Both are commonly held beliefs which seemingly contradict each other. Which is it? Do we always choose our favorite food/toy/song or do we opt for less-desirable alternatives so we don’t get bored?
The answer is yes.
When faced with multiple simultaneous options, people diversify their choices, even if they end up with less-desirable alternatives. However, if the same options are presented sequentially over time, people will stick with their preferred choice. Carnegie Mellon University researchers used a Halloween-night experiment to vividly depict this so-called diversification bias.
In the experiment two sets of trick-or-treaters visited two houses. The first set of children had to choose between taking either a single Three Musketeers or a Milky Way bar. The other set of kids were told to ‘choose whichever two candy bars you like’. There were large piles of both candies available to ensure the kids didn’t think it was rude to take two of the same.
More than half of the kids in the first set (the sequential choice condition) picked the identical candy at both houses, presumably the one they preferred. However, nearly every child in the second set selected one of each candy at both houses, demonstrating the diversification bias. Since the candy is typically consumed much later, this result is even more striking. It is end-of-the-evening portfolio that matters, not the portfolio selected at each house.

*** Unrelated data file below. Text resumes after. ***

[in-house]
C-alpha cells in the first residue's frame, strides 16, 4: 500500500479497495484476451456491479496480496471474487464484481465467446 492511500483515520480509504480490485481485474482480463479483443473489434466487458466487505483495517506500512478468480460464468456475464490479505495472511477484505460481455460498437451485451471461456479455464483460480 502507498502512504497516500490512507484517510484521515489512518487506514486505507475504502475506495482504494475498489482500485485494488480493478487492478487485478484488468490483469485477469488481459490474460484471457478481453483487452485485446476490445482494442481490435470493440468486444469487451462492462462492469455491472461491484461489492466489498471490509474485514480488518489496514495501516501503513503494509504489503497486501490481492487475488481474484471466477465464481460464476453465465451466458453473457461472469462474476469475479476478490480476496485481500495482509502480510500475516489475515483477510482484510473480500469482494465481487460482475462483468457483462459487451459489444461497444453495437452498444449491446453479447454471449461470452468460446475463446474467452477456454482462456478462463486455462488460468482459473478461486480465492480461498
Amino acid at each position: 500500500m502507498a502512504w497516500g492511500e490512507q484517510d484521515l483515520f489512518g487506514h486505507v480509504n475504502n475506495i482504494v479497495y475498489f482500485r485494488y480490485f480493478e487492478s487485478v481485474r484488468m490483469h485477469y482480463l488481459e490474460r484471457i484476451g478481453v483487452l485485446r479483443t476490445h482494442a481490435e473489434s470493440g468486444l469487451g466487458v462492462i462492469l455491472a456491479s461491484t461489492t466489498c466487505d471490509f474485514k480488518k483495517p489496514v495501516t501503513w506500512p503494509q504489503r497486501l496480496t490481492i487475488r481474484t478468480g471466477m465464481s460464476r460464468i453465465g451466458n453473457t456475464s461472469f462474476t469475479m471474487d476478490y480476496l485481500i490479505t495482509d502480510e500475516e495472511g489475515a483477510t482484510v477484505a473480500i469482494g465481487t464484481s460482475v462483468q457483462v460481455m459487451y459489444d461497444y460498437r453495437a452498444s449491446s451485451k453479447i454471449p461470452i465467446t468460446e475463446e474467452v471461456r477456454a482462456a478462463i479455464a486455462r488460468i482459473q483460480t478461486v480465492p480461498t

It’s not just kids and candy that are susceptable to the diversification bias. When employees are simultaneously offered n funds to choose from when signing up for a retirement plan, researchers found they are likely to divide the money evenly among the funds offered. If the fund options are presented over time, employees concentrate their money into a smaller number of funds. The researchers use the term 1/n heuristic to describe this extreme version of the diversification bias.
A plan administrator can greatly influence investments by the number and order of funds that are presented. In a plan with one stock fund and one bond fund, the average allocation would be 50% stocks. However, if another stock fund were added, the stock allocation would be 66%. In fact, the researchers analyzed a large sample of pension plans and found strong evidence to support this prediction.
I have no way of knowing if plan administrators are using this knowledge to influence investments but it certainly would be the ultimate trick-or-treat.